If you’re the one moving on, it’s easy to focus on your new partner and ignore any residual healing left over from the demise of the marriage. And your new partner may prompt feelings of insecurity and challenge in your ex, changing any interactions you have.
9 – Past Experiences
We are all the sum of our pasts. And divorce has a penetrating way of digging into those pasts and triggering old wounds, whatever they be. I responded strongly to abandonment and relived old childhood experiences. Others may hear the voice of a parent telling them they’ll never be good enough. Some feel like they have to be the peacekeepers. Or the fixers. Or the keep-the-smile-on-no-matter-what person.
Your reaction (or even overreaction) to your divorce is only partly because of your divorce. The rest comes from your individual part. It’s hard. It hurts when you feel like you can’t possibly hurt anymore. But it’s also an opportunity to address those old wounds, to clean and bandage them and let them heal completely.
10 – Coping Strategies
If you had healthy coping strategies in play before the divorce, they will most likely remain throughout the breakup. But not everybody enters into divorce with their personal and emotional toolkit well stocked. If you never faced adversity, you may find yourself completely overwhelmed and unsure of how to proceed. Before you begin to move forward, you first have the task of learning yourself and what strategies work for you.
If you developed unhealthy habits prior to the divorce, they will most likely increase in intensity. Some of the most common are avoidance tactics – television, gaming, alcohol or drug use, overeating, etc. If you are prone to addictive behaviors, there will be an added element of difficulty for you as you navigate through the divorce.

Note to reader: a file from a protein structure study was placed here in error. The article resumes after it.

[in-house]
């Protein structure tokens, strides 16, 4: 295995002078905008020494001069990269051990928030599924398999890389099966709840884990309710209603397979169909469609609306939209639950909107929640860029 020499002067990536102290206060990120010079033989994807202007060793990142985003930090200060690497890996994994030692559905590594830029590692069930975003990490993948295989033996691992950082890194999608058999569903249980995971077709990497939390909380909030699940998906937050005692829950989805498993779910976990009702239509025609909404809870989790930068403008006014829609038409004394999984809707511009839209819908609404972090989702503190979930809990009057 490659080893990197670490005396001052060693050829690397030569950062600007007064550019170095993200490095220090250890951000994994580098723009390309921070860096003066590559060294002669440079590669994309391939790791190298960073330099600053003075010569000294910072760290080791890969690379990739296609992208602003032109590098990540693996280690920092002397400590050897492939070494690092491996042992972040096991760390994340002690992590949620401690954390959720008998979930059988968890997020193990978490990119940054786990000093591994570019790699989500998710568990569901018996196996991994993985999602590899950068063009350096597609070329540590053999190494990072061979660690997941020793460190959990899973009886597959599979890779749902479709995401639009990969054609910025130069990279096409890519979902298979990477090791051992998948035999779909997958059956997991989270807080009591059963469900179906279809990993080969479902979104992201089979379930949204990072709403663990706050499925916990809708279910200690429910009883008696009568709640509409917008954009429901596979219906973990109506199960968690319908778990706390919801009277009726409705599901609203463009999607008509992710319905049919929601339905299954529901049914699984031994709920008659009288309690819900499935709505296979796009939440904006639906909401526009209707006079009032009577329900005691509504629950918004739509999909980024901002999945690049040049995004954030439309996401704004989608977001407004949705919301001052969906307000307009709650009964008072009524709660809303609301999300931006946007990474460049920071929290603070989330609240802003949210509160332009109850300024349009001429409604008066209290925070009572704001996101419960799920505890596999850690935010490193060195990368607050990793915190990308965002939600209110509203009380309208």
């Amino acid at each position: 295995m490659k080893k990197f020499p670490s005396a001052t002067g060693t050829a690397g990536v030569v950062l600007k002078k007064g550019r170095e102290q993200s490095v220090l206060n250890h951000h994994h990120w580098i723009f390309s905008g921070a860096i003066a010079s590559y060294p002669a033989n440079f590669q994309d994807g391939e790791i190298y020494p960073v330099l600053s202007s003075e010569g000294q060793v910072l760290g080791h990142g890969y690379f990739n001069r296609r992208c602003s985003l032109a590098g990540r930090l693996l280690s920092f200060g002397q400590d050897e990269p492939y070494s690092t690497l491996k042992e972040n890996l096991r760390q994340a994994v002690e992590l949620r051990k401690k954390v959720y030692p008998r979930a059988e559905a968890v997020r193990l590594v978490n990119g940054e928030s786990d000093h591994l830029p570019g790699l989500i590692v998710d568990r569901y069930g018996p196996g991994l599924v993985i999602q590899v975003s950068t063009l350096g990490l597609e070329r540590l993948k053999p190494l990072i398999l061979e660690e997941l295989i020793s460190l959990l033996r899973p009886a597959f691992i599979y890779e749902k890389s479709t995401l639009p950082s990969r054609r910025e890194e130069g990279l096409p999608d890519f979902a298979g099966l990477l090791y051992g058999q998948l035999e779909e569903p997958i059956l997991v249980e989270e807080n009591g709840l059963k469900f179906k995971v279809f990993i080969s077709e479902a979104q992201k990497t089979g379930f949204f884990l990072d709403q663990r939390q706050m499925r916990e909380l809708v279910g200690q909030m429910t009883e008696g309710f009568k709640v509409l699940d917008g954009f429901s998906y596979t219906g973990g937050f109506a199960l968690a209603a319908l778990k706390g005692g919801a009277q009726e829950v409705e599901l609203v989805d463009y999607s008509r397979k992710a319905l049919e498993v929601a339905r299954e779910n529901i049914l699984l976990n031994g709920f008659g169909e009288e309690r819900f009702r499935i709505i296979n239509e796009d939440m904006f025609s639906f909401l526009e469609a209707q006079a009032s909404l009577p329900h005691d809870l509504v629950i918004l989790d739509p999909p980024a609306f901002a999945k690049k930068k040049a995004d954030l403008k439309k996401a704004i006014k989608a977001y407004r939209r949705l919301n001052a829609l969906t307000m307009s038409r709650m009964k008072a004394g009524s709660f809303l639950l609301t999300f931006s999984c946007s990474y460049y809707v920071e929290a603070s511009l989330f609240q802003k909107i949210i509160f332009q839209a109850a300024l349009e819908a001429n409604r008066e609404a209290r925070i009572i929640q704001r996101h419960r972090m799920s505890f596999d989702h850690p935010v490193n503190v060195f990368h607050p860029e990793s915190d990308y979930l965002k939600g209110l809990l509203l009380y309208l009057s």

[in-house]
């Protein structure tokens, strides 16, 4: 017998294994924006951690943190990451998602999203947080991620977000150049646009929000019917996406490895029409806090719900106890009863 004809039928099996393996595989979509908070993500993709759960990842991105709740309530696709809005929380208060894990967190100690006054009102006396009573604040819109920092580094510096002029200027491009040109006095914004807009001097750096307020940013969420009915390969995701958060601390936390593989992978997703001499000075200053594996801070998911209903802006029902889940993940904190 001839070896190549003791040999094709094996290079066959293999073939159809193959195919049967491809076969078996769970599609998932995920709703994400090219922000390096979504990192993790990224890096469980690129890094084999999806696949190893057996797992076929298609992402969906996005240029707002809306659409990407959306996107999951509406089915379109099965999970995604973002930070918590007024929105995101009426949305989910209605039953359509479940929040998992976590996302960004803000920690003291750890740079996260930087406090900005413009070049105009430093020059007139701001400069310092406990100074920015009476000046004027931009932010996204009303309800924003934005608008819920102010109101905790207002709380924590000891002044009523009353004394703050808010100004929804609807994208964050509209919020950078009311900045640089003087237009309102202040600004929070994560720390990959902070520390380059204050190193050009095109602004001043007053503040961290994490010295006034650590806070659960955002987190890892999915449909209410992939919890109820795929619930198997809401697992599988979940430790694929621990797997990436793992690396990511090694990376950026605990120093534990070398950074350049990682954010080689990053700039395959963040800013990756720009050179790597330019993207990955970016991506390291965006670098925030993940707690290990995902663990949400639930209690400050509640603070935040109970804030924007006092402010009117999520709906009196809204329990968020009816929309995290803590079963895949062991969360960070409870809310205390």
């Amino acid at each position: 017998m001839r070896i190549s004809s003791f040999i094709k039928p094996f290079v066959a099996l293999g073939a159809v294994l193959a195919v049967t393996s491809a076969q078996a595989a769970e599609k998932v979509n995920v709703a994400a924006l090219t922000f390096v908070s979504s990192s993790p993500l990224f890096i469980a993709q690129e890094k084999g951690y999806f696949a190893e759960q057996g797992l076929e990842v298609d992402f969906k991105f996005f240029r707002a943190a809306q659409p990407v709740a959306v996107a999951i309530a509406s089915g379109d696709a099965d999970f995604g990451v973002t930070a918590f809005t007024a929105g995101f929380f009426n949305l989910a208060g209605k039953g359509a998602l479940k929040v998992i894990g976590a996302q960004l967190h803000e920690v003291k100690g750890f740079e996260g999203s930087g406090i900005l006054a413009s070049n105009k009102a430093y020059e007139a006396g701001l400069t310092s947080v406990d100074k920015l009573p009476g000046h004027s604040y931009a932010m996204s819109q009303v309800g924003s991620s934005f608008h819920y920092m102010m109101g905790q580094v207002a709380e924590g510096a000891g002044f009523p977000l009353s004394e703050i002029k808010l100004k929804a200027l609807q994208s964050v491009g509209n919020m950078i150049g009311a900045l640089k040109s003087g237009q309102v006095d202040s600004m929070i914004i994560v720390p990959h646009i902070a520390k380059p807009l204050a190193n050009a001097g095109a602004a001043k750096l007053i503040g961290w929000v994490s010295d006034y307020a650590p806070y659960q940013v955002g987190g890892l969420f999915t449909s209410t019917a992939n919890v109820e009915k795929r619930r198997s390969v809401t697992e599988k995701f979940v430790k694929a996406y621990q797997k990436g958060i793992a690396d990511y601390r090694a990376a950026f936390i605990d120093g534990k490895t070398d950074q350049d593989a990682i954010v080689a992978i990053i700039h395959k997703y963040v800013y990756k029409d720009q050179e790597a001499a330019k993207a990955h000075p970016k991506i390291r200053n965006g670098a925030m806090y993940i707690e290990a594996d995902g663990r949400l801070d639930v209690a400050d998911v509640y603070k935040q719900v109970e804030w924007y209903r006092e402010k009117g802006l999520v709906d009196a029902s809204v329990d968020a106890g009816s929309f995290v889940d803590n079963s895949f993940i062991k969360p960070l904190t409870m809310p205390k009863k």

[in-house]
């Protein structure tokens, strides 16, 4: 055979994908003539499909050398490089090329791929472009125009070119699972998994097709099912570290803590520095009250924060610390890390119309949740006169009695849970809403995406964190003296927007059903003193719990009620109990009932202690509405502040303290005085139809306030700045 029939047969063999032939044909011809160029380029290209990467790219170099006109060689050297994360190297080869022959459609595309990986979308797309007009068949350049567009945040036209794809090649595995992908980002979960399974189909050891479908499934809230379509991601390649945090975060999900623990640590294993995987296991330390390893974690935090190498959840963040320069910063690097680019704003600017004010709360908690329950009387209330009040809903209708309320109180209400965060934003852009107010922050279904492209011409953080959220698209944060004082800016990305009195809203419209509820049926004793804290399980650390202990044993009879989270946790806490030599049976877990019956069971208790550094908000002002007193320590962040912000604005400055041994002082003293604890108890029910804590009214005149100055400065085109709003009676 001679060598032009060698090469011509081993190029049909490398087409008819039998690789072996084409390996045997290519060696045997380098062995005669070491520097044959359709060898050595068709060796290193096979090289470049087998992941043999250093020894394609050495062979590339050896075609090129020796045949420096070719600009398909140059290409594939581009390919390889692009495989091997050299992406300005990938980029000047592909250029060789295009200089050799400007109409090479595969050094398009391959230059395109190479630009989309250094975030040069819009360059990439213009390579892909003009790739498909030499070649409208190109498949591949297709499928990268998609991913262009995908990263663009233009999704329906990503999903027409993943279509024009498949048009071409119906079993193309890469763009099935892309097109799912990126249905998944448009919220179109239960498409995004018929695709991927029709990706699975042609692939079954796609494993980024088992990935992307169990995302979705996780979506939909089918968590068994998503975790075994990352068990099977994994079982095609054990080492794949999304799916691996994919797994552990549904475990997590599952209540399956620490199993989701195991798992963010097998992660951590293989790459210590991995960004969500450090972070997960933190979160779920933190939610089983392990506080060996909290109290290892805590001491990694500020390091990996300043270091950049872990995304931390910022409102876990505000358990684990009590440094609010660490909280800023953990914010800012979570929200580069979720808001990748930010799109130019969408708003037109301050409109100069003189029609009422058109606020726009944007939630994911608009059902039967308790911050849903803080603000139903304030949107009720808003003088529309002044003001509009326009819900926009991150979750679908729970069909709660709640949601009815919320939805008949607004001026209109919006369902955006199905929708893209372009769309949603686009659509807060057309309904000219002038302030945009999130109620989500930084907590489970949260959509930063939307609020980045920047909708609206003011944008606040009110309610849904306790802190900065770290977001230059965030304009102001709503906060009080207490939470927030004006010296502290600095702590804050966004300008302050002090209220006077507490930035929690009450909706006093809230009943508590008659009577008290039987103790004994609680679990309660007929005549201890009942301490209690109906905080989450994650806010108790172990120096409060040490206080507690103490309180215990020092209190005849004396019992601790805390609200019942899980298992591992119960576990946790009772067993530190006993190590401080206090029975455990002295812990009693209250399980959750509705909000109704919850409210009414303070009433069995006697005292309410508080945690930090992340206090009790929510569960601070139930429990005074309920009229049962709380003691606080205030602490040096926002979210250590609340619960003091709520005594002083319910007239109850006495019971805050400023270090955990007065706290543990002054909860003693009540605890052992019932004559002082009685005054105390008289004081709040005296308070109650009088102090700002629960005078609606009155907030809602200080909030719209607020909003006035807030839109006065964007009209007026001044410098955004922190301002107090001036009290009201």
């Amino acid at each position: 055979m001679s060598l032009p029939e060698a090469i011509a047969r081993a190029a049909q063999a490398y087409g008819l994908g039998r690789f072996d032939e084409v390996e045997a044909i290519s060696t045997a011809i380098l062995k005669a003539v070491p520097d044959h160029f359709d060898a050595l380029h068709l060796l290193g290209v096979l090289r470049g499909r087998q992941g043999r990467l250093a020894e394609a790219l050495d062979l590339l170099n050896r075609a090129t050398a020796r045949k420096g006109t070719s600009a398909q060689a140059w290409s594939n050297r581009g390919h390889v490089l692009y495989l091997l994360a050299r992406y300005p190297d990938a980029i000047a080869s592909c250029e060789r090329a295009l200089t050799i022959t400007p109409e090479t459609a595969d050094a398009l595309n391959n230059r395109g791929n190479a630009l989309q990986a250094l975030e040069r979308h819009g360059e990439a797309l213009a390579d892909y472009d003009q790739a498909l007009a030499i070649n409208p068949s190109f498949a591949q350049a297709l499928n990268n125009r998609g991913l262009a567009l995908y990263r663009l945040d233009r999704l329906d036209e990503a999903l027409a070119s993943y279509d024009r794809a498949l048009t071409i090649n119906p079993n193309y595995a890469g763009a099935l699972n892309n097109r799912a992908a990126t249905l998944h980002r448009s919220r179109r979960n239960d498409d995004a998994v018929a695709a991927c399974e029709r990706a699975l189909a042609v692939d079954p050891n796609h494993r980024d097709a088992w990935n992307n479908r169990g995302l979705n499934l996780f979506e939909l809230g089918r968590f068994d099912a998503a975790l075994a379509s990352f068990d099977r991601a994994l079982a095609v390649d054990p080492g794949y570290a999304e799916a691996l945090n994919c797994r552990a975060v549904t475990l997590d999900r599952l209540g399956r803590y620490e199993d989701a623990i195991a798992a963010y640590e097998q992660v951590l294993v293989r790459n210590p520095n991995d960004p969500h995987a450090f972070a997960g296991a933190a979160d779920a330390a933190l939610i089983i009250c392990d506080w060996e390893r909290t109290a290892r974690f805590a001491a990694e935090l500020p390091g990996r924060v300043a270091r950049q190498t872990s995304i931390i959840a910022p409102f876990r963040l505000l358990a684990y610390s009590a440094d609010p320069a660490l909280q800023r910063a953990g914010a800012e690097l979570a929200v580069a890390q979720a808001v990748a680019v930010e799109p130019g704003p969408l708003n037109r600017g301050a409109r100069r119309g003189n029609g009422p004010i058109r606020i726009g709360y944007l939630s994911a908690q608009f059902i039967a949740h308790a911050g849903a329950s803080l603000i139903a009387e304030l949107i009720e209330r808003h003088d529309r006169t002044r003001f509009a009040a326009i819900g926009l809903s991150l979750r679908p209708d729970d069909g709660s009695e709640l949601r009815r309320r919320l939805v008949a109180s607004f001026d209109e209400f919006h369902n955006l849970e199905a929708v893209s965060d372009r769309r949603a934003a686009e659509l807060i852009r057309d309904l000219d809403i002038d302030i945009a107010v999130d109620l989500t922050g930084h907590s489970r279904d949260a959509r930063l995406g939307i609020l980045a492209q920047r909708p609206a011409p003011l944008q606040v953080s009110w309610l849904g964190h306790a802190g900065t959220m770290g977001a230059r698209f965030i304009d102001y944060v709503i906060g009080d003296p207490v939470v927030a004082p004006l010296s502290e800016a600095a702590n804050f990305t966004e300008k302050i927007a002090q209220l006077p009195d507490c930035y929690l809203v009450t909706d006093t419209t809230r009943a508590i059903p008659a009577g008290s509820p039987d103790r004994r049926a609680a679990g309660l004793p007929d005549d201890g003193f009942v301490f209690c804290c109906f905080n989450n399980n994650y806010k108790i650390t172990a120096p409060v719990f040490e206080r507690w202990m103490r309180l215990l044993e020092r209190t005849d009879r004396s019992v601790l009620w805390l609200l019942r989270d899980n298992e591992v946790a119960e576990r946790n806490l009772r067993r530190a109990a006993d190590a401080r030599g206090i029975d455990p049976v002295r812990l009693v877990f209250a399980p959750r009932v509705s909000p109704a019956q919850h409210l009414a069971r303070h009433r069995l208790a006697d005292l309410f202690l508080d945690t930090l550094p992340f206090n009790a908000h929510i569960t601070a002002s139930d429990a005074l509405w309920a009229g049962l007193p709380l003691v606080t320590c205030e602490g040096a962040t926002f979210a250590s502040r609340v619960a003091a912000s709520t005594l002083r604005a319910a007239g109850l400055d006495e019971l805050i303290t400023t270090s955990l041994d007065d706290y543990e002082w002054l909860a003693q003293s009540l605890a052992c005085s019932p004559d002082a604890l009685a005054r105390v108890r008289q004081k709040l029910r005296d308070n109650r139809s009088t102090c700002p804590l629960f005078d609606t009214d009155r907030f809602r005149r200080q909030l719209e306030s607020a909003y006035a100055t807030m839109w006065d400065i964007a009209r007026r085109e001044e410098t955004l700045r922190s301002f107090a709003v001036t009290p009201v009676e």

11 – Duration of Marriage
If the marriage died in its infancy, you may be mourning the marriage you hoped for. With less time to build animosity and resentment, you might find yourself questioning the decision to split, wondering what if you had just tried a little harder. Shorter marriages are often accompanied with a sense of embarrassment or regret, hiding the knowledge that something about the relationship never did feel quite right.
Longer marriages bring the difficulty of separating out two intertwined threads without cutting either too short. There are years, even decades, of shared memories and experiences. Memories that can never be replaced and are lost on the funeral pyre of the marriage. In some ways, you’re losing more. In other ways, you have comfort in knowing you had it for a time.
12 – Personality Traits
Divorce takes your normal way of relating to the world and amplifies it. If you’re normal an introvert, it can morph you into a full-on recluse. If you are prone to anxiety, it can turn your days and nights into a never-ending panic attack. And if you are easily angered? Watch out, world.
Every single one of us has our personal set of struggles. Those traits we get better at dealing with but that we never fully conquer. Those attributes are like the window through which we see the world. And no two windows are the same.
13 – Concurrent Events
Divorce does not occur in a vacuum. Sometimes it has the diplomacy to wait until a relatively calm period to appear, but often it seems to follow closely on the heels or arrive just in front of some other major life event. Even the positive ones.
Divorce is associated with the birth or death a of child, the acquisition or loss of a new job, the struggle of infertility, the construction or foreclosure of a home, the achievement of a new degree and even with the diagnosis of a life-changing illness.